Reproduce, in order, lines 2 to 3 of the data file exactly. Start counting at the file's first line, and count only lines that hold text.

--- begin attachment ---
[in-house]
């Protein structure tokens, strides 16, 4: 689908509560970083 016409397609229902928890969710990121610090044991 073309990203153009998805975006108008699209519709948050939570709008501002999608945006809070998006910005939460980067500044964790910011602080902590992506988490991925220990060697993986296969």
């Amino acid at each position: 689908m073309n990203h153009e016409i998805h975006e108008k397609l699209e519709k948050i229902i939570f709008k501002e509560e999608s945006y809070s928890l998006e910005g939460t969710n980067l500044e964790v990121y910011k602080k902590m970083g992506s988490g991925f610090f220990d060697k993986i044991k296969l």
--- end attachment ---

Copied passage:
């Protein structure tokens, strides 16, 4: 689908509560970083 016409397609229902928890969710990121610090044991 073309990203153009998805975006108008699209519709948050939570709008501002999608945006809070998006910005939460980067500044964790910011602080902590992506988490991925220990060697993986296969």
């Amino acid at each position: 689908m073309n990203h153009e016409i998805h975006e108008k397609l699209e519709k948050i229902i939570f709008k501002e509560e999608s945006y809070s928890l998006e910005g939460t969710n980067l500044e964790v990121y910011k602080k902590m970083g992506s988490g991925f610090f220990d060697k993986i044991k296969l």